Supreme Court Agrees to Hear Two Cases on Gay Marriage Federal, State Laws at Center of New Disputes on Docket
Liptak, Adam, Pittsburgh Post-Gazette (Pittsburgh, PA)
WASHINGTON -- The Supreme Court announced Friday that it would enter the national debate over same-sex marriage, agreeing to hear a pair of cases challenging state and federal laws that define marriage to include only unions of a man and a woman.
One of the cases, from California, could establish or reject a constitutional right to same-sex marriage. The justices also could rule on narrower grounds that would apply only to marriages in California.
The second case, from New York, challenges a federal law that requires the federal government to deny benefits to gay and lesbian couples married in states that allow such unions.
The court's move comes against the backdrop of a rapid shift in public attitudes about same-sex marriage, with recent polls indicating that a majority of Americans support allowing such unions. After last month's elections, the number of states authorizing same-sex marriage increased by half, to nine.
The court's docket is now crowded with cases about the meaning of equality, with the new cases joining ones on affirmative action in higher education and the future of the Voting Rights Act of 1965. Decisions in all of those cases are expected by June.
The new California case, Hollingsworth v. Perry, No. 12-144, was filed in 2009 by Theodore B. Olson and David Boies, two lawyers who were on opposite sides in the Supreme Court's decision in Bush v. Gore, which settled the 2000 presidential election. The suit argued that California's voters had violated the federal Constitution the previous year when they overrode a decision of the state's Supreme Court allowing same-sex marriages.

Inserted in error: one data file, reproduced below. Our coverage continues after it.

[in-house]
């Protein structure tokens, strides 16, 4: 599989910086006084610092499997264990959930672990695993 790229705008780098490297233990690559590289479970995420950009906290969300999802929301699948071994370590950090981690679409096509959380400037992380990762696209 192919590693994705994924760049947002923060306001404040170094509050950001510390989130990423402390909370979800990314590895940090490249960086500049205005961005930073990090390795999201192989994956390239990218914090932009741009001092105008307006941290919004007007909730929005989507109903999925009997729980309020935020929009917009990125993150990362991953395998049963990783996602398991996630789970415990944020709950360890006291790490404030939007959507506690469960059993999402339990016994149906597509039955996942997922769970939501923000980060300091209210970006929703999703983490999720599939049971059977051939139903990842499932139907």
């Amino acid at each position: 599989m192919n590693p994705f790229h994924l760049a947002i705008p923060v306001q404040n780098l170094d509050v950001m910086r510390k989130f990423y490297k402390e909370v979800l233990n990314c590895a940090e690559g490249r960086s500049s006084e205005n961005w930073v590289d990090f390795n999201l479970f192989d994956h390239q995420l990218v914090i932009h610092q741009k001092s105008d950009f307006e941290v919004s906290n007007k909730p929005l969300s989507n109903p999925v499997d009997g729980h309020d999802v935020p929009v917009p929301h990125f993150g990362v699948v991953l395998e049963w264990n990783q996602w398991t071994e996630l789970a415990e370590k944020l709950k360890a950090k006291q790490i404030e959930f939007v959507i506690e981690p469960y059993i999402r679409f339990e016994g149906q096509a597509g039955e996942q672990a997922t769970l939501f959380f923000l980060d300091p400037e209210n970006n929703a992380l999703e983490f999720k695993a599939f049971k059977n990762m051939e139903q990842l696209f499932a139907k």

A federal judge in San Francisco agreed, issuing a broad decision that said the Constitution required the state to allow same-sex couples to marry. The decision has been stayed.
A divided three-judge panel of the 9th U.S. Circuit Court of Appeals, also in San Francisco, affirmed the decision. But the majority relied on narrower grounds that seemed calculated to avoid Supreme Court review or, at least, attract the vote of the court's presumed swing member, Justice Anthony M. Kennedy.
Judge Stephen R. Reinhardt, writing for the majority, relied heavily on a 1996 majority opinion from Justice Kennedy in a case that struck down a Colorado constitutional amendment that had banned the passage of laws protecting gay men and lesbians. The voter initiative in California, known as Proposition 8, had done something similar, Judge Reinhardt wrote.
That reasoning, he added, meant that the ruling was confined to California.
"We do not doubt the importance of the more general questions presented to us concerning the rights of same-sex couples to marry, nor do we doubt that these questions will likely be resolved in other states, and for the nation as a whole, by other courts," he wrote. …